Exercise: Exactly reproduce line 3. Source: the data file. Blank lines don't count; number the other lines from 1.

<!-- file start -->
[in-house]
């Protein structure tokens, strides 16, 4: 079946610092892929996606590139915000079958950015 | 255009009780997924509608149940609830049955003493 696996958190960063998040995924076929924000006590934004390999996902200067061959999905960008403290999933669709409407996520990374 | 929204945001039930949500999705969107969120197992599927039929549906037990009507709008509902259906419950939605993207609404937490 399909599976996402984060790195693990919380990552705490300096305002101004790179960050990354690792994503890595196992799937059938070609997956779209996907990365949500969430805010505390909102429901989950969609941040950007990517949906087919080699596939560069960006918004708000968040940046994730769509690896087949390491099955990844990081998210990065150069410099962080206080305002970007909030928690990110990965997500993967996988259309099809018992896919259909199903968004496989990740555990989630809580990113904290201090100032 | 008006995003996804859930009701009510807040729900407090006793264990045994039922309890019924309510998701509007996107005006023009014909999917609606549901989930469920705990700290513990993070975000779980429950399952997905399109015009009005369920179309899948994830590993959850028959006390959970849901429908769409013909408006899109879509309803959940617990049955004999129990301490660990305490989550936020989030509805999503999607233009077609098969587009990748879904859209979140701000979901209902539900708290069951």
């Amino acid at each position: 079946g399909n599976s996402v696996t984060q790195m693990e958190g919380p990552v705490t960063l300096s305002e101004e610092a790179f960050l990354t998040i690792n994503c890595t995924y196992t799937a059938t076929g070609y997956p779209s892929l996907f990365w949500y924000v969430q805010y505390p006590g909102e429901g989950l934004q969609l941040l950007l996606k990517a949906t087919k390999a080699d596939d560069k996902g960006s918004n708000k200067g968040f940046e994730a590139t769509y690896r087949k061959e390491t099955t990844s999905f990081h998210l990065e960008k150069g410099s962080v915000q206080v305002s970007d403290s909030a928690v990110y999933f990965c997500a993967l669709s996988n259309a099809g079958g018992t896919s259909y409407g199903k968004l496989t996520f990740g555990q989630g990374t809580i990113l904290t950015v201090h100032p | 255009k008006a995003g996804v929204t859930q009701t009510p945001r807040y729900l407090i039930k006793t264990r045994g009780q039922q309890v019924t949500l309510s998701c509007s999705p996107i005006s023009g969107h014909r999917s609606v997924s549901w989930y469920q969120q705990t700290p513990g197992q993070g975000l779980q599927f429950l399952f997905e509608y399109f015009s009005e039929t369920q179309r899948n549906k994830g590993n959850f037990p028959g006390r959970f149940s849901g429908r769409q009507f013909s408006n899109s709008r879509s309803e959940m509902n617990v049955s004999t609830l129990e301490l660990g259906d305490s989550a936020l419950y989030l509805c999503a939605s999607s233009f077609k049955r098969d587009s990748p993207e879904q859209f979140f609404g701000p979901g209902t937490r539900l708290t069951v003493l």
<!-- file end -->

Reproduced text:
């Amino acid at each position: 079946g399909n599976s996402v696996t984060q790195m693990e958190g919380p990552v705490t960063l300096s305002e101004e610092a790179f960050l990354t998040i690792n994503c890595t995924y196992t799937a059938t076929g070609y997956p779209s892929l996907f990365w949500y924000v969430q805010y505390p006590g909102e429901g989950l934004q969609l941040l950007l996606k990517a949906t087919k390999a080699d596939d560069k996902g960006s918004n708000k200067g968040f940046e994730a590139t769509y690896r087949k061959e390491t099955t990844s999905f990081h998210l990065e960008k150069g410099s962080v915000q206080v305002s970007d403290s909030a928690v990110y999933f990965c997500a993967l669709s996988n259309a099809g079958g018992t896919s259909y409407g199903k968004l496989t996520f990740g555990q989630g990374t809580i990113l904290t950015v201090h100032p | 255009k008006a995003g996804v929204t859930q009701t009510p945001r807040y729900l407090i039930k006793t264990r045994g009780q039922q309890v019924t949500l309510s998701c509007s999705p996107i005006s023009g969107h014909r999917s609606v997924s549901w989930y469920q969120q705990t700290p513990g197992q993070g975000l779980q599927f429950l399952f997905e509608y399109f015009s009005e039929t369920q179309r899948n549906k994830g590993n959850f037990p028959g006390r959970f149940s849901g429908r769409q009507f013909s408006n899109s709008r879509s309803e959940m509902n617990v049955s004999t609830l129990e301490l660990g259906d305490s989550a936020l419950y989030l509805c999503a939605s999607s233009f077609k049955r098969d587009s990748p993207e879904q859209f979140f609404g701000p979901g209902t937490r539900l708290t069951v003493l």